Cilvia Calderon, left, and Mariana Cornejo, medical assistants at Maple City Health Center and Clinic, work next to the lab. Photo by Celeste Kennel-Shank.

The financial calculus is different at Maple City Health Care Center in Goshen, Indiana, because that state rejected the expansion of Medicaid. Yet the clinic is still expecting to play a major role in the implementation of the ACA and in the future of health care. The reason? Its exemplary role in providing managed care.

In 2011, Maple City director James Gingerich received an unexpected call from the local hospital. Indiana University Health Goshen wanted to give MCHCC a brand new campus, double its capacity to serve patients, and create a long-term partnership. Even without the expansion of Medicaid, IU Health recognized that Maple City provided a model for containing costs—a model that the hospital needed to learn from.

Care at Maple City is driven by relationships with patients, Gingerich noted, whereas care at hospitals has been driven by fees. That model is changing with the implementation of the ACA.

“Instead of hospitals making money from fee-for-service, all of sudden they are getting a fixed amount to manage and cover a certain number of lives,” said Gingerich. Hospitals are realizing, he said, that doctors who order lots of tests are going to drive them bankrupt. “All of these paths that used to generate more revenue are no longer going to be generating more revenue. They are just going to be associated with increasing costs.”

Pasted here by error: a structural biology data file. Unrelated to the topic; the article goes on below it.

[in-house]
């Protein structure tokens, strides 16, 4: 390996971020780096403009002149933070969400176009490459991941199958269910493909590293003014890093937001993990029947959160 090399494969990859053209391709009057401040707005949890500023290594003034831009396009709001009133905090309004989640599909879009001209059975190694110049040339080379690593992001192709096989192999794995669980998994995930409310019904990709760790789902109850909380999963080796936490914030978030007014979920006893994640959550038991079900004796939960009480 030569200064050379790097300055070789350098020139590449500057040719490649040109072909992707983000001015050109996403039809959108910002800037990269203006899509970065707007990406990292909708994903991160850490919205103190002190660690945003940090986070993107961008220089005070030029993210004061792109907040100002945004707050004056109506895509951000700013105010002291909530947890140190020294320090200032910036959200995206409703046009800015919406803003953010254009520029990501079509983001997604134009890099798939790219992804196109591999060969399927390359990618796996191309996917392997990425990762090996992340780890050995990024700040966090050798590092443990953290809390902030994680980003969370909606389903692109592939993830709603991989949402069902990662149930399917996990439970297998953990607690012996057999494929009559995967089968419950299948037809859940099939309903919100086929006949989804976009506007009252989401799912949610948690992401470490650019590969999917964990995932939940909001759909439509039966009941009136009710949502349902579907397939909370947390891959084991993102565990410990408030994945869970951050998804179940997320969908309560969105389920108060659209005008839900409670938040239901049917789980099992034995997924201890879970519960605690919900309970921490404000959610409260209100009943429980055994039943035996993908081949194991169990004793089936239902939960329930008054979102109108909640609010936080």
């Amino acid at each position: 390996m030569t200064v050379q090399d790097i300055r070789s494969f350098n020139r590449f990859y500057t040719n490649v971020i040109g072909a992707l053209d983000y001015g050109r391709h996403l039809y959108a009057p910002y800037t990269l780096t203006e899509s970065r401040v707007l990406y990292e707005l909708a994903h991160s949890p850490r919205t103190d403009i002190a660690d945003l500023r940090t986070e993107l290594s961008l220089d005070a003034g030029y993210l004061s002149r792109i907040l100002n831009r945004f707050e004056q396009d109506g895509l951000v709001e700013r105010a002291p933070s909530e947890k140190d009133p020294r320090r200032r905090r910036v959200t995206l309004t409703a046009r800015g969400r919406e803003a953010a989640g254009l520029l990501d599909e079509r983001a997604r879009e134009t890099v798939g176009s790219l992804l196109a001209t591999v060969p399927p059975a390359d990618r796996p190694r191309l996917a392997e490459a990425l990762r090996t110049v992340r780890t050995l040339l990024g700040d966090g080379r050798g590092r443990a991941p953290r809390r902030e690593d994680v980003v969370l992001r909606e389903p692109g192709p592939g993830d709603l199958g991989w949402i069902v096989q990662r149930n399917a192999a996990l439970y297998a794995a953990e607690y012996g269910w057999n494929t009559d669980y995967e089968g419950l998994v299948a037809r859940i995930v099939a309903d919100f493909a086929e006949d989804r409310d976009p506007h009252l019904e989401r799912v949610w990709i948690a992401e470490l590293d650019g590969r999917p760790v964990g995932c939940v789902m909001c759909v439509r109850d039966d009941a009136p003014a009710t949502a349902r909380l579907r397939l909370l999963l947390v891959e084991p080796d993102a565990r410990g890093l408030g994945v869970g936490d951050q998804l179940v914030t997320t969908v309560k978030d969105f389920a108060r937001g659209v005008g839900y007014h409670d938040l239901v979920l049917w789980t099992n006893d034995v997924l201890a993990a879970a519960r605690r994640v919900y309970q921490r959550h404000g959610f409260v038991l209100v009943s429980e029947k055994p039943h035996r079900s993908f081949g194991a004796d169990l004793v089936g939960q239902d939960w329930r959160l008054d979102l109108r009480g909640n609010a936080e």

Maple City Health Care has been effectively managing costs for decades. Ironically, it does this by not focusing on costs. Care is based on three principles: building long-term relationships with patients, offering integrated care, and empowering people.

“In 2011, we had the top quality score in the entire state,” said Gingerich. “At the same time, we had the lowest cost per patient in the entire state. In the last 15 years, we have consistently been saving the system 40 percent . . . by keeping people out of the emergency room and keeping them out of the hospital.”

Maple City emphasizes the importance of office visits. Patients may make four or five times the number of visits that they would make at other doctors’ offices. While this approach might seem time-consuming, expensive, and unnecessary, the doctors at Maple City believe it allows them to cultivate relationships with patients that prevent larger health problems from occurring.

Gingerich, a graduate of Goshen College, founded the clinic in 1988 because he wanted to be involved in the community. He began by leasing an unused fire station from the city for $1 a year. The clinic organized a board composed of local residents and began offering low-cost health care to the mostly uninsured residents of the neighborhood.